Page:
And a note about Bugs: We have a good number of new CSA members this year and whenever people are new to eating local, organic greens there can be a learning curve about bugs as they relate to the vegetables you pick up from us. Notably, our inability to remove each and every one from your food. We don’t broadcast kill bugs for many reasons, including the negative side-effect of killing beneficial insects along with the troublesome pests. We double (and sometimes triple) wash all of our bagged greens, but sometimes little insects or even little spiders cling on to the leaves through all of our washing and sorting process. In bunched greens or heads (lettuce, cabbage, broccoli…) there are certainly some bugs buried down in the vegetable matter that we can’t remove. On the large, industrial ag scale we have been told that vegetables are gassed or exposed to some sort of radiation post-harvest, killing the bugs but not the vegetables, which allows the bugs to fall out. We don’t do this. 🙂  So….sometimes you the consumer get to have an experience with a bug from our farm! Try your hardest to embrace it and understand that it is a product of your food being grown in harmony with nature. Wash the vegetables thoroughly yourself to be sure it is ready for eating. And if you are traumatized by a bug encounter in our vegetables, just let us know and we will do what we can to replace the item.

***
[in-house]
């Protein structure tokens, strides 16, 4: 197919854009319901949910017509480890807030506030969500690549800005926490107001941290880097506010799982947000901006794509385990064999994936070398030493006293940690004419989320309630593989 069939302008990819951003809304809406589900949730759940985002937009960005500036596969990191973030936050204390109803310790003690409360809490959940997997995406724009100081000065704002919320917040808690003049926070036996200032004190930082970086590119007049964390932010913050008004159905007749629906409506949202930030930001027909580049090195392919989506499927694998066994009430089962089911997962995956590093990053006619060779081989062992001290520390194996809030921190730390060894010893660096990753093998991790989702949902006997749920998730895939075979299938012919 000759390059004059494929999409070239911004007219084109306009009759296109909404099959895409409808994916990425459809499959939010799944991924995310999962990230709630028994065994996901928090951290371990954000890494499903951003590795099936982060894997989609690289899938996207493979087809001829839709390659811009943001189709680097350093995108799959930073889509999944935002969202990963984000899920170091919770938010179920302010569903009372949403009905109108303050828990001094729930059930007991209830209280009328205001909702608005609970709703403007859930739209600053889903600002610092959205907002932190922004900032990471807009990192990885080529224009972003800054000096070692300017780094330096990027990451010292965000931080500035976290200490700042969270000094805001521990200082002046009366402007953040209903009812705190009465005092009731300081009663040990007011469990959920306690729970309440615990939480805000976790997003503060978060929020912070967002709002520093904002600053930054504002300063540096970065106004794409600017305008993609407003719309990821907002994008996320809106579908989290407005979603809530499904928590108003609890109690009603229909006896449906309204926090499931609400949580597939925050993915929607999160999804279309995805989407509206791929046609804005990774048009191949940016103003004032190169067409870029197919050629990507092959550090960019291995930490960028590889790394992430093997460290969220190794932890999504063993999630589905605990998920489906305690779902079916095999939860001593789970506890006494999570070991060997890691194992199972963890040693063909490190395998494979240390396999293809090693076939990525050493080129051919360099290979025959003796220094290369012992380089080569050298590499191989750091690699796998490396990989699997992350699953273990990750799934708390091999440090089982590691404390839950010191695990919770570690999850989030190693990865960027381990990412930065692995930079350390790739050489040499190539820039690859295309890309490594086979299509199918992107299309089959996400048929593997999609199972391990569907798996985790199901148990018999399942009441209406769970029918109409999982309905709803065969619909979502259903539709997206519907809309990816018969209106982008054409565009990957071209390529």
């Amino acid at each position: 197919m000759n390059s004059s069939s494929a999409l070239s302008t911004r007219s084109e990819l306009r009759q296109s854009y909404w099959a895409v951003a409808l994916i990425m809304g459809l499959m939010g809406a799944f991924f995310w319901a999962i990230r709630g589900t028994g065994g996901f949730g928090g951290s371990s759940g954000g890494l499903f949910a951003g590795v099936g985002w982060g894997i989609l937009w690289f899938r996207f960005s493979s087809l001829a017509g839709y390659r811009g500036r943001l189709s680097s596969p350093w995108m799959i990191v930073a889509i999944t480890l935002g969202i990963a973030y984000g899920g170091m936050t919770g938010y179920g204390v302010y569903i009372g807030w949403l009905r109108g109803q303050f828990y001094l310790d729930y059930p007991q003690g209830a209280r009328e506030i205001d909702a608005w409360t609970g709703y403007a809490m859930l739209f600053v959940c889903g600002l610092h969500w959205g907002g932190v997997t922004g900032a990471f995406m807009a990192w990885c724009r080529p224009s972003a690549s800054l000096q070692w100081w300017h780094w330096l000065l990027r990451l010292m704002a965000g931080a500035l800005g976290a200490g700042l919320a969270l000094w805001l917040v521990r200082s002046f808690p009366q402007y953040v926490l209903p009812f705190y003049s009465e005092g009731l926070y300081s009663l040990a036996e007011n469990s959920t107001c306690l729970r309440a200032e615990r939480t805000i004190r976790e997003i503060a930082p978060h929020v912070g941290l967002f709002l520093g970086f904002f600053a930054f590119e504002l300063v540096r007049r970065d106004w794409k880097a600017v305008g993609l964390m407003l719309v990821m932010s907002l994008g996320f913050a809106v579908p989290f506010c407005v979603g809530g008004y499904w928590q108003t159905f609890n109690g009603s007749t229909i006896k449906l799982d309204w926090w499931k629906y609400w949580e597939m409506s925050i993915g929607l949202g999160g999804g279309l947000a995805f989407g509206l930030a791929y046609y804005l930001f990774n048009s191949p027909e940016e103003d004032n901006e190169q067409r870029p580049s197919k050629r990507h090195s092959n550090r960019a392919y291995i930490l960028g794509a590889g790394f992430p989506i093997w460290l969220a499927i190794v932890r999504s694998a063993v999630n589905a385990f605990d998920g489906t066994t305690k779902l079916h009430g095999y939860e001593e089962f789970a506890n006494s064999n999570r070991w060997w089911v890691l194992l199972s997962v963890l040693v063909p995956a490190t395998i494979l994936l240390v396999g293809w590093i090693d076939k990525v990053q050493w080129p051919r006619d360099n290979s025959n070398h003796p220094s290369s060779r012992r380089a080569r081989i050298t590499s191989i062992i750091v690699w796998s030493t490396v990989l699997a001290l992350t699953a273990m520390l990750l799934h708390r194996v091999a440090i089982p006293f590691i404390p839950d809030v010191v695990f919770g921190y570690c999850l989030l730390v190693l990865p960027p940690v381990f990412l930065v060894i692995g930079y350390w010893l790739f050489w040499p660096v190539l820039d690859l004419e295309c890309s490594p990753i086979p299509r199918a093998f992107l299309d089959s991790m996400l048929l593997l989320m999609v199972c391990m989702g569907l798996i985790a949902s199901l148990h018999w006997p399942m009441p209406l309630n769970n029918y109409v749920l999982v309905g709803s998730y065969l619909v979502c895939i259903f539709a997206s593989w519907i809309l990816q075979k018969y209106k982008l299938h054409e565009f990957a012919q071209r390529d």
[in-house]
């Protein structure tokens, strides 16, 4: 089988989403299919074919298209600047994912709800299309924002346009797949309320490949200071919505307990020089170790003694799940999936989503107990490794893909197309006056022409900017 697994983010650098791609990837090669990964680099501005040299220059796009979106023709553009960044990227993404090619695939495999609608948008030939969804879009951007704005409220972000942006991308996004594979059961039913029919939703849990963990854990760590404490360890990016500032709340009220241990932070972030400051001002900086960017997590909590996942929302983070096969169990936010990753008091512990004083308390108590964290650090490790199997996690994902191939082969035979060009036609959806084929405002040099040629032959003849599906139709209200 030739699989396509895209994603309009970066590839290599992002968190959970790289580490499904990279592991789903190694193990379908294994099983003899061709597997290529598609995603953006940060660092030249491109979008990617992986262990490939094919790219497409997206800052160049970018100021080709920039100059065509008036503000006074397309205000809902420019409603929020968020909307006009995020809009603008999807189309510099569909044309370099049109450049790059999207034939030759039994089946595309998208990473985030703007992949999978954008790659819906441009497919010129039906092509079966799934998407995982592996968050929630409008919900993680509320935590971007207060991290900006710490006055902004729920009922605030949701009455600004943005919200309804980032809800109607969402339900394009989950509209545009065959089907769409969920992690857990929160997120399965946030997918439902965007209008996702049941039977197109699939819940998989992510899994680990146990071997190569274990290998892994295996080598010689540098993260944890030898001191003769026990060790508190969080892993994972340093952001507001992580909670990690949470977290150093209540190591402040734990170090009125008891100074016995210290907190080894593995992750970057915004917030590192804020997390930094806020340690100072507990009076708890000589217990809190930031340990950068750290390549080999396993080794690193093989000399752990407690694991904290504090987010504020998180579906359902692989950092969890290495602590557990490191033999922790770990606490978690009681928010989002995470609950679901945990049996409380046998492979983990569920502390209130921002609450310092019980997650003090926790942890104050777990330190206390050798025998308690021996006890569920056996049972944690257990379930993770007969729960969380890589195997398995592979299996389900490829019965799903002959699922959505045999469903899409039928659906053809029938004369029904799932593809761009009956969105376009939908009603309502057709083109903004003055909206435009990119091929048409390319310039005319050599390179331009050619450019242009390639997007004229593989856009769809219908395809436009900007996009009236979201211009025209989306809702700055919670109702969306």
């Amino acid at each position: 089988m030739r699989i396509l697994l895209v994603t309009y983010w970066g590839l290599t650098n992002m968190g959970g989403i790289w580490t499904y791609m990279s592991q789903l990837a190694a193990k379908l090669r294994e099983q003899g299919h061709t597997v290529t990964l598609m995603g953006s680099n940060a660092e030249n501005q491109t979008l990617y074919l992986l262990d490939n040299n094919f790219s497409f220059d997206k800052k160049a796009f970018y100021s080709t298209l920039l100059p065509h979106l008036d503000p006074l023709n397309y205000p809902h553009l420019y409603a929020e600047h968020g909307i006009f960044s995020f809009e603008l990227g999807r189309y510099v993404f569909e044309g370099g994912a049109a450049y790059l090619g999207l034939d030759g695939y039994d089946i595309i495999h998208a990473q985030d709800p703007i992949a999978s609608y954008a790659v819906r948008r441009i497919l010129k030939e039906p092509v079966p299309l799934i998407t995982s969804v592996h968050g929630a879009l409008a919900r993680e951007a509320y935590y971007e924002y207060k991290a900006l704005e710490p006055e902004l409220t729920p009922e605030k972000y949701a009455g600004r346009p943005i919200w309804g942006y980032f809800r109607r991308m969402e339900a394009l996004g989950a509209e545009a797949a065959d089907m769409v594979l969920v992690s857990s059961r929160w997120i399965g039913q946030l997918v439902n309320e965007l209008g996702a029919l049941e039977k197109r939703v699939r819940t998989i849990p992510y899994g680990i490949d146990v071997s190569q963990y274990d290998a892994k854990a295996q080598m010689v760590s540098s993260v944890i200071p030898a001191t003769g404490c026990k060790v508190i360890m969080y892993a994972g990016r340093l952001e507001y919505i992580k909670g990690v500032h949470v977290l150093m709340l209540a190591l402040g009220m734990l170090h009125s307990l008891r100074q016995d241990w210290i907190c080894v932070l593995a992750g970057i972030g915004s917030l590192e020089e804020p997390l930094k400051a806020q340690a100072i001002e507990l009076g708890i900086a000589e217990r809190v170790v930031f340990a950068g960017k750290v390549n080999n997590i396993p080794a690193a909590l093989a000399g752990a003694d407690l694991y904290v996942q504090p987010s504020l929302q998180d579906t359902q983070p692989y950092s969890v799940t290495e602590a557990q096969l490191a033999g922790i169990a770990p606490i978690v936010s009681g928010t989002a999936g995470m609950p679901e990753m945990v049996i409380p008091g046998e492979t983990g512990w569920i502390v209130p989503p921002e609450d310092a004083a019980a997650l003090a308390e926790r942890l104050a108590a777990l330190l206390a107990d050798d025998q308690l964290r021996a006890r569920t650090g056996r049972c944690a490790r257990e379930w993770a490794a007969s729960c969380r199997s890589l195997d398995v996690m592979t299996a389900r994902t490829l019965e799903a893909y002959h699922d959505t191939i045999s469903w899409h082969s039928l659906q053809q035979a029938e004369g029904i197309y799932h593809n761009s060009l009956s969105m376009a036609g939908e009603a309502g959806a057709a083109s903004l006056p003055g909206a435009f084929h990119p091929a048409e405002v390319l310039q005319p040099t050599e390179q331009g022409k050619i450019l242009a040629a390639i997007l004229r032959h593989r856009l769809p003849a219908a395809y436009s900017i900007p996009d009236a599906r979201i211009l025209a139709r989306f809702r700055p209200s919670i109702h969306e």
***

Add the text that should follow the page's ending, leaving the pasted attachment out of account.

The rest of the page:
Recipe Suggestions: (which we catalog weekly on our Recipe Page)
Radishes – Remember you can roast them. Or slice and serve cold tossed with homemade ranch dressing. (We always substitute yogurt from Old Church Creamery instead of using the sour cream it calls for.)
Garlic Scallions – use like scallions (all of the tender light part), getting the garlic taste. Use raw in dressings or in salad, or saute up for anything (eggs, pasta salad, stir fry, salad dressing/topping.) Use the dark green tops in any soup/stock. (We keep them in a bag in the freezer with other stock ingredients until the bag is full and we have enough to make a pot of stock from these veggies and bones. Then that broth is delicious alone or can be used to cook rice or beans, making them more flavorful and nutritious.)
Kale – In addition to last week’s massaged kale salad suggestions (archived here), you can always simple slice the kale into thin ribbons and add any salad dressing. We love a mixture of balsamic vinegar, olive oil, a touch of honey, plus sea salt, sharp cheddar chuncks, pecans, and raisins.
Collards or Chard or Hearty Mix – treat just like Kale, above, or slice into ribbons and braise in buttery veg or chicken broth and serve with any protein (beans, tofu, or meat).

Available for Market Share CSA members to choose from this week: Arugula, Chard, Collards, Cucumbers, Chard, Garlic Scallions, Hearty Mix, Lettuce Mix, Little Gem Lettuce, Microgreens, Radishes, Salad Spinach …and Pepper Jelly, Fermented Jalapenos, naturally leavened Hearth Baked Bread. PLUS Plants: Cilantro, Dill, Basil, Parsley, Cucumbers, Yellow Summer Squash, Zucchini, Tomatoes, Eggplant (variety details on ordering page).

2015 Market Share CSA Members: Reserve your selection online to pick up on Saturday, May 16 at our farm, at the Brandermill Green market, or at the South of the James market.

**Anyone may order select goods from us, through Fall Line Farms, Richmond’s online farmers’ market. You can use discount code “broadfork” to earn a complimentary 6 month subscription.

Enjoy ~ Janet, Dan, and the rest of the Broadfork crew